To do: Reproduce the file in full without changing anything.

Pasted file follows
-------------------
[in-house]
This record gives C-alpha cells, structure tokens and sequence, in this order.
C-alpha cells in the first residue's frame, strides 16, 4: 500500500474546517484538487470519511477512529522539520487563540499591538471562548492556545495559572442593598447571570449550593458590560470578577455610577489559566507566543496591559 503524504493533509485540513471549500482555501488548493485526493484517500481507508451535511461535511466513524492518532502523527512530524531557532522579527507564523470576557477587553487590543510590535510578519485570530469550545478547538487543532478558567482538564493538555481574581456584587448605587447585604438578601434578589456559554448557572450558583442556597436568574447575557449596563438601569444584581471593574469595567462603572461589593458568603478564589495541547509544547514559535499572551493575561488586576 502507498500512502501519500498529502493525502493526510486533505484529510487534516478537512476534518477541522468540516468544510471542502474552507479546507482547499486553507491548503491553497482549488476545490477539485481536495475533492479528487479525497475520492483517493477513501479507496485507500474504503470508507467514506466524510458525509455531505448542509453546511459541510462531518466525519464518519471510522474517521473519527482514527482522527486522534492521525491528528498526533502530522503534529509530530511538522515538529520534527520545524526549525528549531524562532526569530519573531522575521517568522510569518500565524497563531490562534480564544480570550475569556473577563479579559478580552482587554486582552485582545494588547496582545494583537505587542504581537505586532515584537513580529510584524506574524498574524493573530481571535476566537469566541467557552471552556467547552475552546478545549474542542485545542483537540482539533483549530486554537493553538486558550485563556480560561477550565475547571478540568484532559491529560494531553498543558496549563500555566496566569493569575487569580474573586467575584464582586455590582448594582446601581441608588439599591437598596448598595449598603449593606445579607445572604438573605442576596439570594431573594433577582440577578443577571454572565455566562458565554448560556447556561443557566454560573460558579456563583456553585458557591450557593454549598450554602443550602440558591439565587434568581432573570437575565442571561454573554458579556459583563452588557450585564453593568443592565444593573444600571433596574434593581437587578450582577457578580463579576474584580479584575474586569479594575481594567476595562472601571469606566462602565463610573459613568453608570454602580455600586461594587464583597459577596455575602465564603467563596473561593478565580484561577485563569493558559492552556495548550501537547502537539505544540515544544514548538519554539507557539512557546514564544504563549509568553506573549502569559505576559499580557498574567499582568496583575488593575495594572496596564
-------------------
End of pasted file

[in-house]
This record gives C-alpha cells, structure tokens and sequence, in this order.
C-alpha cells in the first residue's frame, strides 16, 4: 500500500474546517484538487470519511477512529522539520487563540499591538471562548492556545495559572442593598447571570449550593458590560470578577455610577489559566507566543496591559 503524504493533509485540513471549500482555501488548493485526493484517500481507508451535511461535511466513524492518532502523527512530524531557532522579527507564523470576557477587553487590543510590535510578519485570530469550545478547538487543532478558567482538564493538555481574581456584587448605587447585604438578601434578589456559554448557572450558583442556597436568574447575557449596563438601569444584581471593574469595567462603572461589593458568603478564589495541547509544547514559535499572551493575561488586576 502507498500512502501519500498529502493525502493526510486533505484529510487534516478537512476534518477541522468540516468544510471542502474552507479546507482547499486553507491548503491553497482549488476545490477539485481536495475533492479528487479525497475520492483517493477513501479507496485507500474504503470508507467514506466524510458525509455531505448542509453546511459541510462531518466525519464518519471510522474517521473519527482514527482522527486522534492521525491528528498526533502530522503534529509530530511538522515538529520534527520545524526549525528549531524562532526569530519573531522575521517568522510569518500565524497563531490562534480564544480570550475569556473577563479579559478580552482587554486582552485582545494588547496582545494583537505587542504581537505586532515584537513580529510584524506574524498574524493573530481571535476566537469566541467557552471552556467547552475552546478545549474542542485545542483537540482539533483549530486554537493553538486558550485563556480560561477550565475547571478540568484532559491529560494531553498543558496549563500555566496566569493569575487569580474573586467575584464582586455590582448594582446601581441608588439599591437598596448598595449598603449593606445579607445572604438573605442576596439570594431573594433577582440577578443577571454572565455566562458565554448560556447556561443557566454560573460558579456563583456553585458557591450557593454549598450554602443550602440558591439565587434568581432573570437575565442571561454573554458579556459583563452588557450585564453593568443592565444593573444600571433596574434593581437587578450582577457578580463579576474584580479584575474586569479594575481594567476595562472601571469606566462602565463610573459613568453608570454602580455600586461594587464583597459577596455575602465564603467563596473561593478565580484561577485563569493558559492552556495548550501537547502537539505544540515544544514548538519554539507557539512557546514564544504563549509568553506573549502569559505576559499580557498574567499582568496583575488593575495594572496596564